My issue was:
1. I could continue to pay $35+ per ride to take lessons on school ponies, which, once the barns determined I could ride, was actually paying $35+ per ride to school their ponies for them. Eventually, beating up on ponies that don't turn, stop, or go got annoying because I myself really wasn't learning anything.
2. I could try to find something to lease, but in my area people have this infernal idea that half leases should pay a monthly fee PLUS half expenses, again to ride a lesson horse. Not a lot of private horses up for lease as I live in a college area and students are no longer bringing horses, likely because the ones that would have had trouble affording it don't have mommy and daddy helping at all, so they don't have horses in college;
3. I could find the money and buy something to bring along. I chose option 3 because then at least I am investing my time and $$ into producing something that goes the way I want it to go and does the things I want it to do, as opposed to paying for the privilege of doing it for someone else.
It's not always easy. I can afford board + shoes + the occasional lesson, but I'm not getting lessons 3x a week and if the horse ever needed expensive footwork etc I'd have to find places to cut back.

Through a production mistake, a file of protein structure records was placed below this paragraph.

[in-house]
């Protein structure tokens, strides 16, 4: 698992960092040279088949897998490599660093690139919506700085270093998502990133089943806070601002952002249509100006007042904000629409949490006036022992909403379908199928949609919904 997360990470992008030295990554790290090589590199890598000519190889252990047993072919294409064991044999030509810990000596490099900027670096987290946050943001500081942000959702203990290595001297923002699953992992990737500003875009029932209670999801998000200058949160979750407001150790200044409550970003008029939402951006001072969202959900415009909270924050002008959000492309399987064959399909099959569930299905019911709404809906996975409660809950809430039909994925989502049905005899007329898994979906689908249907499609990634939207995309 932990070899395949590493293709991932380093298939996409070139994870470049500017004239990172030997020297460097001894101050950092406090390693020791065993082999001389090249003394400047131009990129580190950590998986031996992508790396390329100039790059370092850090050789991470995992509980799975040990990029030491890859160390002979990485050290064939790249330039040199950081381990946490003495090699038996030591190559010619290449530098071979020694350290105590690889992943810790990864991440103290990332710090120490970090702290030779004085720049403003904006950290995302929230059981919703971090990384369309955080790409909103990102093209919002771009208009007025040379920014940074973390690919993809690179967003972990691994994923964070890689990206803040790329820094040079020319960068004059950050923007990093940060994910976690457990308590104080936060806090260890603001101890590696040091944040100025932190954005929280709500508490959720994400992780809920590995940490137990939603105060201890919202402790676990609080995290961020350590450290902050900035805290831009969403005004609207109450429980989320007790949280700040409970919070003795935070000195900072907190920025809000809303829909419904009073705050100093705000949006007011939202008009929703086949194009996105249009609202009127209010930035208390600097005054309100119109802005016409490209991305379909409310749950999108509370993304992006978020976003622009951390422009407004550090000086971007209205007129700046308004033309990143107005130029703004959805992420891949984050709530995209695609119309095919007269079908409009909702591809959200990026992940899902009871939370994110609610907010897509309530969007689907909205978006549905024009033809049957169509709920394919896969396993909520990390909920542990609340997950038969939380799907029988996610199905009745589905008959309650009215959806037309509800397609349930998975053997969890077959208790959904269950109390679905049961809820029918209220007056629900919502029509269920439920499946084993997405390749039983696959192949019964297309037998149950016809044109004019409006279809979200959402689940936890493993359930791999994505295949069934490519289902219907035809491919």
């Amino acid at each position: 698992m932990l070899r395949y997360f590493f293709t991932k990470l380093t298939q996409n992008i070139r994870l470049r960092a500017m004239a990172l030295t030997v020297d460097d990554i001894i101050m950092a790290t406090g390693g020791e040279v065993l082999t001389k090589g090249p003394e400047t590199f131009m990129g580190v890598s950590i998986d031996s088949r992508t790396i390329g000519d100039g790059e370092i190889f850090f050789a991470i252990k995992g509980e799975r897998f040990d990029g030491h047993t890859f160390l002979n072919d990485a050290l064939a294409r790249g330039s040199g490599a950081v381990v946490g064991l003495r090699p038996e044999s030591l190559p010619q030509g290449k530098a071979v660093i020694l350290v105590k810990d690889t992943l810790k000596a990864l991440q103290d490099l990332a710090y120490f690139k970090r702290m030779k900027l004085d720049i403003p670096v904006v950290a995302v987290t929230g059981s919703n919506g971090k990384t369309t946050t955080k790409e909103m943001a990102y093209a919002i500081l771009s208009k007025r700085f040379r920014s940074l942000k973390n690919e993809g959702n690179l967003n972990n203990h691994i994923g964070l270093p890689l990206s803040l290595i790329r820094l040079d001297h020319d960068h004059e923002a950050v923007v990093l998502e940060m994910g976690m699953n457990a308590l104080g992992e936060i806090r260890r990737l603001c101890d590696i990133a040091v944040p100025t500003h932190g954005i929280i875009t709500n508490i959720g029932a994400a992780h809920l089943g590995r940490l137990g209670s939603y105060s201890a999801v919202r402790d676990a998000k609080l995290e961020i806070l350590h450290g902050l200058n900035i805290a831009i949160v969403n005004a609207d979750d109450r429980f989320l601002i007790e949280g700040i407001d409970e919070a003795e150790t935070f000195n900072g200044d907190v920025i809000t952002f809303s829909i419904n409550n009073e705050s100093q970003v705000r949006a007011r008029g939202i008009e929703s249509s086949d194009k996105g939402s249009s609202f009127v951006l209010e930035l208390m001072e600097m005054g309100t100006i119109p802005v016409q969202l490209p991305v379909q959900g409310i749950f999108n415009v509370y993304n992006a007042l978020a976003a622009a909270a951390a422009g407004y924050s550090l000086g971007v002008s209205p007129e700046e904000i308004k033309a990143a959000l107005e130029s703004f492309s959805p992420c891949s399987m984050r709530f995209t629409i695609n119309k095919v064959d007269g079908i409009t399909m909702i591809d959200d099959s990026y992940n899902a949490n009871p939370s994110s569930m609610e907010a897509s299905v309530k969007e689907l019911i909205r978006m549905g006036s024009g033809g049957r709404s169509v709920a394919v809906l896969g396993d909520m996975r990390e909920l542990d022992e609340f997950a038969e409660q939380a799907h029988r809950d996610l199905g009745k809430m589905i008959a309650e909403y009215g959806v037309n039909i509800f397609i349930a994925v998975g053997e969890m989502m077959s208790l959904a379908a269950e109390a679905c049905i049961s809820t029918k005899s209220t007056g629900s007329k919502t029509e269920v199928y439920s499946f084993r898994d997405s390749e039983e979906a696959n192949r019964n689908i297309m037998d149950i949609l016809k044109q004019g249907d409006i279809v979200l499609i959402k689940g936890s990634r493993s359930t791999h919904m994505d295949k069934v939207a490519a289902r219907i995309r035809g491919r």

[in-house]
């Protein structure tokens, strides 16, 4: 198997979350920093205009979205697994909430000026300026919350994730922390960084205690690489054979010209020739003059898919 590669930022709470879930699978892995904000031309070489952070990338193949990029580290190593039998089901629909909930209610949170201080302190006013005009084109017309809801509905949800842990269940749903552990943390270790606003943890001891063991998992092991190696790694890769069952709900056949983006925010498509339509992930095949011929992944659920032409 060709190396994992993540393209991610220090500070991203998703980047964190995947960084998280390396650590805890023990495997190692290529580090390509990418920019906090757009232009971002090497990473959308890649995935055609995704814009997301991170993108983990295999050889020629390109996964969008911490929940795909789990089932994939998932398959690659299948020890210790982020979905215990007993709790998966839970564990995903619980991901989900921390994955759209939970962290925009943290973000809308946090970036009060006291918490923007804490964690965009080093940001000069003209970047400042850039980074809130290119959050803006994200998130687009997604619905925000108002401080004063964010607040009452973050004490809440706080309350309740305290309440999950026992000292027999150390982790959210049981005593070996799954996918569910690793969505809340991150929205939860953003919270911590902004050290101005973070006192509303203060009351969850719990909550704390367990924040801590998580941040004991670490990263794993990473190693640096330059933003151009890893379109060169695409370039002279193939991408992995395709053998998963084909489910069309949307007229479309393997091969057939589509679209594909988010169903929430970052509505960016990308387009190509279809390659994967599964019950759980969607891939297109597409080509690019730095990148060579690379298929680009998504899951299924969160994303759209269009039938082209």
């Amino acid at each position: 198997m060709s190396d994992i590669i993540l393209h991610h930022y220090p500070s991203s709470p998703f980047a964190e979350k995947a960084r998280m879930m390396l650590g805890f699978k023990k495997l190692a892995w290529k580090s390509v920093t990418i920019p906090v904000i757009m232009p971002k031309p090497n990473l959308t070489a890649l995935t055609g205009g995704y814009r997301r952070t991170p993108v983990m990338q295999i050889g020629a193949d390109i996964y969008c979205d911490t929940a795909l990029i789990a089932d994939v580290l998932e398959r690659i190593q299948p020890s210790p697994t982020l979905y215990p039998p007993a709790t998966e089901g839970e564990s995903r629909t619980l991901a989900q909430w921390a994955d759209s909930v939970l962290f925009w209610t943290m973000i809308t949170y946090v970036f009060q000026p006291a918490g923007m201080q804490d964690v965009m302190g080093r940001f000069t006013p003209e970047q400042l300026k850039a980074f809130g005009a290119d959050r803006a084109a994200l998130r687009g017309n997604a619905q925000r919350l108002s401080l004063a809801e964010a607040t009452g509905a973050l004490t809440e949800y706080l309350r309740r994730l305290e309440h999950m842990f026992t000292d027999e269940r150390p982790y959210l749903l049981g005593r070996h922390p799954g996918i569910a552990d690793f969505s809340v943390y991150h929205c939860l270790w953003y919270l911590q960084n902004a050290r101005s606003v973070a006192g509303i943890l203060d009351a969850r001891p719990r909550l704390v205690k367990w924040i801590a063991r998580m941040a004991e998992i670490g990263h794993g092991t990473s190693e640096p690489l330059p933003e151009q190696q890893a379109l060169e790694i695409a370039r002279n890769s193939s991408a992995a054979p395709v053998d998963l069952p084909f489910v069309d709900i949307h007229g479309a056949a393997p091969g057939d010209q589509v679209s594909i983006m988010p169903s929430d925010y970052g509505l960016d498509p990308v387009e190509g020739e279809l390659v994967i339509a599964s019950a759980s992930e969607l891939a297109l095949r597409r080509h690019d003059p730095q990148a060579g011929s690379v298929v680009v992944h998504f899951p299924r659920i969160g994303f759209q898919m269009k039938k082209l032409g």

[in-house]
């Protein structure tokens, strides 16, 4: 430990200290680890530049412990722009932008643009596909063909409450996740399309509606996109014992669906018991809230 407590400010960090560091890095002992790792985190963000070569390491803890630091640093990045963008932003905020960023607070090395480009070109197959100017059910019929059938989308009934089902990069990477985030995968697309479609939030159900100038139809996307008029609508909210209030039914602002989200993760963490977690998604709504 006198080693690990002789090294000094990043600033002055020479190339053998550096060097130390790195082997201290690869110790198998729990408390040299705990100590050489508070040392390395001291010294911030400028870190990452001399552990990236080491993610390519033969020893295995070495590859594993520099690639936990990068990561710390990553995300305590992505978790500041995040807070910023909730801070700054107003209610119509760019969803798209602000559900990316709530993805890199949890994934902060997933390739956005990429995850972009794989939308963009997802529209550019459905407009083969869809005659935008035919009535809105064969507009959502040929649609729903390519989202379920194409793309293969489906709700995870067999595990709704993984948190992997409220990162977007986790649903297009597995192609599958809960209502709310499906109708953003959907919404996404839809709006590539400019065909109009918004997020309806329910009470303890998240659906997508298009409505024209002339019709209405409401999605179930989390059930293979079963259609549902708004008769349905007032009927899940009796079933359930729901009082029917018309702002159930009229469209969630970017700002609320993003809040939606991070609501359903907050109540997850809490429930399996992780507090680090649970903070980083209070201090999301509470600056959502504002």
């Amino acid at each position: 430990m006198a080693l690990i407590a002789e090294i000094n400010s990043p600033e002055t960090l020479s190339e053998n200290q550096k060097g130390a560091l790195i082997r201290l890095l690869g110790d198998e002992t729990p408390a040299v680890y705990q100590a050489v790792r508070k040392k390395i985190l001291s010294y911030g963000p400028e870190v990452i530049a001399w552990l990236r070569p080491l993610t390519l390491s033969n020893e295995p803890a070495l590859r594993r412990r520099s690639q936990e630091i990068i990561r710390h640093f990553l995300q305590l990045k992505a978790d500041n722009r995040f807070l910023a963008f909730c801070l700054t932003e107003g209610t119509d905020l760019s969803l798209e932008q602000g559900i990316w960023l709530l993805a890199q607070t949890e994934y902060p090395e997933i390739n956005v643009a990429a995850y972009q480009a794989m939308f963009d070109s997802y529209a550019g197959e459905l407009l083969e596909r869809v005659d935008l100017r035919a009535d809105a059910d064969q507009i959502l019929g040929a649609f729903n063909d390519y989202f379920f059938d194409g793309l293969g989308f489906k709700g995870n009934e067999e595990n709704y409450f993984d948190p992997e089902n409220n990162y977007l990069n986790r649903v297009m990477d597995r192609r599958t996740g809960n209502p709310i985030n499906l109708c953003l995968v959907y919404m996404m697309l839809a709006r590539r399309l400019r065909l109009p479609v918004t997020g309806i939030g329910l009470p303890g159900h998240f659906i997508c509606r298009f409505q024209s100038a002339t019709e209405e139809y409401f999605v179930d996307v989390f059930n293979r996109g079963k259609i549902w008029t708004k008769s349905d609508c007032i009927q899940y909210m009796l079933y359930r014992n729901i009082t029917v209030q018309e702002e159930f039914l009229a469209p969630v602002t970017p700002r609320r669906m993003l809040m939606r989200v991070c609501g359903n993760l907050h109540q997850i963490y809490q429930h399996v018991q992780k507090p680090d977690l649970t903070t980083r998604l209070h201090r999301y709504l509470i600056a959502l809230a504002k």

I also had to decide what I really wanted to do. Realistically, I could not afford a nice horse + the lessons required to do the hunters or jumpers, so I went back to something I know better: eventing. It's more expensive in some ways but less in a lot of others, and I'm enjoying it. However, I am realistic. My goal is to maybe, someday, go training, if I get over my general chicken-ness. What's nice about being an adult is that nobody can say boo about it and I get to do exactly what I want with my horse.
I didn't enjoy just taking lessons once or twice a week and just going around in circles, so for me buying was the best way to accomplish what I wanted even though financially it does not always come up roses (board + shoes + stuff = about $775 a month for me.)